Helen Forsey, the daughter of the late eminent constitutional scholar, Eugene Forsey, weighs in on what her father would have had to say about the constitutional "crisis" in December. It’s a worthwhile refresher course on the principles of parliamentary government, especially in a minority government situation. You can read it here.
Yesterday, Elections Canada issued the fourth quarter financial returns for political parties in 2008. In November, party finance became headline news when the Conservatives tried to remove the annual subsidy for political parties in the economic update. Party finance is usually not a sexy topic and has since faded from the headlines. But the release of the new numbers is exciting for those of us who study and are obsessed by the finances of Canada’s political parties (I think there are three of us).
Although the budget may not look very conservative, its long run impact is very consistent with the goal of a smaller, leaner federal government. In that way, the budget is very consistent with Harper’s incremental conservatism.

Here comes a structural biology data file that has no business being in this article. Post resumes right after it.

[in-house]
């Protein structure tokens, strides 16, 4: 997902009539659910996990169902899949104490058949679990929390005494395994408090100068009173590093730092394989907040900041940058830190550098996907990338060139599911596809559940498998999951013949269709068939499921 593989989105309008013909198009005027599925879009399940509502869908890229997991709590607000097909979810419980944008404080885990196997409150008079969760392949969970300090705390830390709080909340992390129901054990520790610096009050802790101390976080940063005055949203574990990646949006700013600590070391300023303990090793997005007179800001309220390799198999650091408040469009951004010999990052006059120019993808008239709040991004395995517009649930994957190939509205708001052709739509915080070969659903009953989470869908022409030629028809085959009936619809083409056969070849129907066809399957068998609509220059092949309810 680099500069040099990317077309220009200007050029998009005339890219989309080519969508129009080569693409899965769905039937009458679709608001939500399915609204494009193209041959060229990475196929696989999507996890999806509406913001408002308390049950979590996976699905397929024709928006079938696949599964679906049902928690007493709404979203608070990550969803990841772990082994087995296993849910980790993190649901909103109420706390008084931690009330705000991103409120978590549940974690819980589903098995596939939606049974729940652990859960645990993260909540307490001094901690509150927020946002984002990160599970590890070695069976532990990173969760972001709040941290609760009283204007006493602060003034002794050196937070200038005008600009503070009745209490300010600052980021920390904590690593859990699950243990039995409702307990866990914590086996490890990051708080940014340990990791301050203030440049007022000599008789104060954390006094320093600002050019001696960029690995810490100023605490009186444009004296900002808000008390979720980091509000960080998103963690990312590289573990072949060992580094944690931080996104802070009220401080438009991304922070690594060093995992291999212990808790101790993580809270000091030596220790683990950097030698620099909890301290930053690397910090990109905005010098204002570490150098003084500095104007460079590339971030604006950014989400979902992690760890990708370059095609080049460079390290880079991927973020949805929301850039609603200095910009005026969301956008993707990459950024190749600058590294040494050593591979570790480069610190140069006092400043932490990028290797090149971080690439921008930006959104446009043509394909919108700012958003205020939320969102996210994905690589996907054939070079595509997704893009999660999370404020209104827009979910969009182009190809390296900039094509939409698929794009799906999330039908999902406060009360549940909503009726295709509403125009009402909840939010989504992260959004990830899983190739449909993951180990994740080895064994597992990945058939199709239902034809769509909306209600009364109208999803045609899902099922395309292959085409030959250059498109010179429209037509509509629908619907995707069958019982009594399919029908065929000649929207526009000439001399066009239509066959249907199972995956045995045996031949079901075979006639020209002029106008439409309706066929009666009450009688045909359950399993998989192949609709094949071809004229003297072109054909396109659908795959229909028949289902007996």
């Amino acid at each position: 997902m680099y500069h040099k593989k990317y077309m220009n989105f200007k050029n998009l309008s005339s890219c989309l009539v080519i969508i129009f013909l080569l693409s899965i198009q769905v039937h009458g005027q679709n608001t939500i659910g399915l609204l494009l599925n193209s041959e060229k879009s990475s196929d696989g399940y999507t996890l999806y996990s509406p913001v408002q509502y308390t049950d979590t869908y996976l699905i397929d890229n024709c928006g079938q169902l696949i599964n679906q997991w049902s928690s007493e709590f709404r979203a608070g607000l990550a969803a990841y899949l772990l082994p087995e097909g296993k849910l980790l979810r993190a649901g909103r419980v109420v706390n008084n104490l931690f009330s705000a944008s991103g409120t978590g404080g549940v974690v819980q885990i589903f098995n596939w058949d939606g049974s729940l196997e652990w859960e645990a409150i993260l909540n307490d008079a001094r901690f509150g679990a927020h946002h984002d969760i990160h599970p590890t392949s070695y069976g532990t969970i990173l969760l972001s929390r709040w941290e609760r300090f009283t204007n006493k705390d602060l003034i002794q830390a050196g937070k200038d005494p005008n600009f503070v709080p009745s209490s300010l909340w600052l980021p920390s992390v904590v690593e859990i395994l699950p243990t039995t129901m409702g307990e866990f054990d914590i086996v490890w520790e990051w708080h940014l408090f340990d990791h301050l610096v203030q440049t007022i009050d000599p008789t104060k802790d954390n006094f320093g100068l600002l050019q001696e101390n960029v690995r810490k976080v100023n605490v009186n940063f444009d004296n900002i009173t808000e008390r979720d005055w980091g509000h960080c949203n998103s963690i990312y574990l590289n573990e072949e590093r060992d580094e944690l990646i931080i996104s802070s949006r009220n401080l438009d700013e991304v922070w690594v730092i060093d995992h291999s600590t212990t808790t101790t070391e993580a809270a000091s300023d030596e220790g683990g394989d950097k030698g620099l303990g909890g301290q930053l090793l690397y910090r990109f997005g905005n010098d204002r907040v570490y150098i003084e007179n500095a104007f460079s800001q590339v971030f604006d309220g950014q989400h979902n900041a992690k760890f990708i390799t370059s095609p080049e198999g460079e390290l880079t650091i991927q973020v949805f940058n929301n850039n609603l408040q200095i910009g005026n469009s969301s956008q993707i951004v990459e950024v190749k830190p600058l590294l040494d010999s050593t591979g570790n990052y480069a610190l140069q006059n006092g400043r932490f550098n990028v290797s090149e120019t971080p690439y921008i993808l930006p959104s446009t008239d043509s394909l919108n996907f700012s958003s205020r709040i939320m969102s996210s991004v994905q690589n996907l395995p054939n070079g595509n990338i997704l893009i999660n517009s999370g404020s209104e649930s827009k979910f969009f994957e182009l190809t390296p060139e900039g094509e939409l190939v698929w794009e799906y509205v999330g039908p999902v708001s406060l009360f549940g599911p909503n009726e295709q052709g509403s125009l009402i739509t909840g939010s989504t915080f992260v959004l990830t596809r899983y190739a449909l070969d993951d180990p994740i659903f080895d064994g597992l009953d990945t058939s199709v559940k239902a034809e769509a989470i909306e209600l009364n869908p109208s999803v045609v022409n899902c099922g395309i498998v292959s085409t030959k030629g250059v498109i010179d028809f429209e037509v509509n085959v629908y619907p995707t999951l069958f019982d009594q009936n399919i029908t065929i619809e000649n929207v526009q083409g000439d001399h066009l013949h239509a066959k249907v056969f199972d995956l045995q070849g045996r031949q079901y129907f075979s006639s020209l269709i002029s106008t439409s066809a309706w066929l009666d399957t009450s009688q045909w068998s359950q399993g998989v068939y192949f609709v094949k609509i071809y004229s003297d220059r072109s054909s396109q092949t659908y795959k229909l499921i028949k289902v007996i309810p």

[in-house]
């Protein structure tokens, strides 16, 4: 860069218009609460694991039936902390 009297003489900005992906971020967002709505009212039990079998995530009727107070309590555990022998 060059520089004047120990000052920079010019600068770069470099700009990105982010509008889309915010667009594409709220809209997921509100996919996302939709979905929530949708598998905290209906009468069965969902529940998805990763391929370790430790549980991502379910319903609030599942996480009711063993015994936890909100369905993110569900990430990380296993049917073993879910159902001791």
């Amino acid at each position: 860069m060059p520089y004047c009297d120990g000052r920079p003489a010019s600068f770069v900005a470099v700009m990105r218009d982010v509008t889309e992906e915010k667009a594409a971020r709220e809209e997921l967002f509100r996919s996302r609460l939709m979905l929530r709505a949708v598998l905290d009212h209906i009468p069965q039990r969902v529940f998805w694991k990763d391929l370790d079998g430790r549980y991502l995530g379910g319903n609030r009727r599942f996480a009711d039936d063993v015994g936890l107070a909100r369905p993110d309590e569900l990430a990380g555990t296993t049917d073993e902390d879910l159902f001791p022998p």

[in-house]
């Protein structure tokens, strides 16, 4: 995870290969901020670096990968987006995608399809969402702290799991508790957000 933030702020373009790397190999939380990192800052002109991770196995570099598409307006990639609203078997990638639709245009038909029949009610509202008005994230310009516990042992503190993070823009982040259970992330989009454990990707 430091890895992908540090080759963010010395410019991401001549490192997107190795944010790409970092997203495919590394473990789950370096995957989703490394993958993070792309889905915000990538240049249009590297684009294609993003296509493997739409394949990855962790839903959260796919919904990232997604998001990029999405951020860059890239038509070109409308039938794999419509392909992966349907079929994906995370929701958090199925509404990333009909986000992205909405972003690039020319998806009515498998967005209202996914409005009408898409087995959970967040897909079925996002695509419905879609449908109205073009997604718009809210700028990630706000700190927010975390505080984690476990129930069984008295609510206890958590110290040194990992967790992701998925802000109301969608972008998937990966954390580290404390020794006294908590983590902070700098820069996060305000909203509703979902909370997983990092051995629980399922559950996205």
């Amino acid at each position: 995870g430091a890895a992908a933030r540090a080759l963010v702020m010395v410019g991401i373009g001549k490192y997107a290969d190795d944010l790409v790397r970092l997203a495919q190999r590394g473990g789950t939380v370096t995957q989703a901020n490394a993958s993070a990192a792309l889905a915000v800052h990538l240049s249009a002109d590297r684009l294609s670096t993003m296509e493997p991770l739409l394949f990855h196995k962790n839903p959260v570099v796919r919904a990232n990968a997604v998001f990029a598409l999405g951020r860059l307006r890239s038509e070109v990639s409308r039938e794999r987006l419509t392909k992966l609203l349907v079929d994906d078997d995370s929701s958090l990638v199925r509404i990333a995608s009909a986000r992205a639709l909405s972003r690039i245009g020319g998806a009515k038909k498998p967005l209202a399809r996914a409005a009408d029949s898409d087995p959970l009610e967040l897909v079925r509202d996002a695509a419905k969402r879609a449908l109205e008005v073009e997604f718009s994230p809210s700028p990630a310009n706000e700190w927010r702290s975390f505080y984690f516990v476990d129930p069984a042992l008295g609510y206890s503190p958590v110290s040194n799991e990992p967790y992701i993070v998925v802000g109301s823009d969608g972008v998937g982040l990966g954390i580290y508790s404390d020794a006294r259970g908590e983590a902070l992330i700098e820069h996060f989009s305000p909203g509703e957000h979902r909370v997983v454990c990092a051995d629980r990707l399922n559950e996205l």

And it all comes down to this: budget day! Things in Canadian politics have been pretty slow over the last month or so. But today we see the budget that will determine not only the way the government responds to the recession we’re experiencing, but also the future of the Liberal-NDP coalition. The NDP and the BQ have pretty much indicated that they oppose the budget and want the coalition to proceed. Since Michael Ignatieff has become the leader, he’s been decidedly cooler about the coalition idea than his predecessor, Stephane Dion. It seems clear to me that the Liberals are going to support the budget. There’s enough there that they can take credt for and support and not enough to justify bringing down the government.
I haven’t had a lot of time to blog lately. It’s grading time at university which leaves little time for other things. However, I’m procrastinating right now, so it’s time to write something.
Although the question of whether a coalition can take over is primarily a constitutional and parliamentary question, there’s no doubt that public opinion is a factor, lurking in the background of all of these discussions. And the polls are coming in. They suggest that Canadians prefer Stephen Harper and the Conservatives to govern.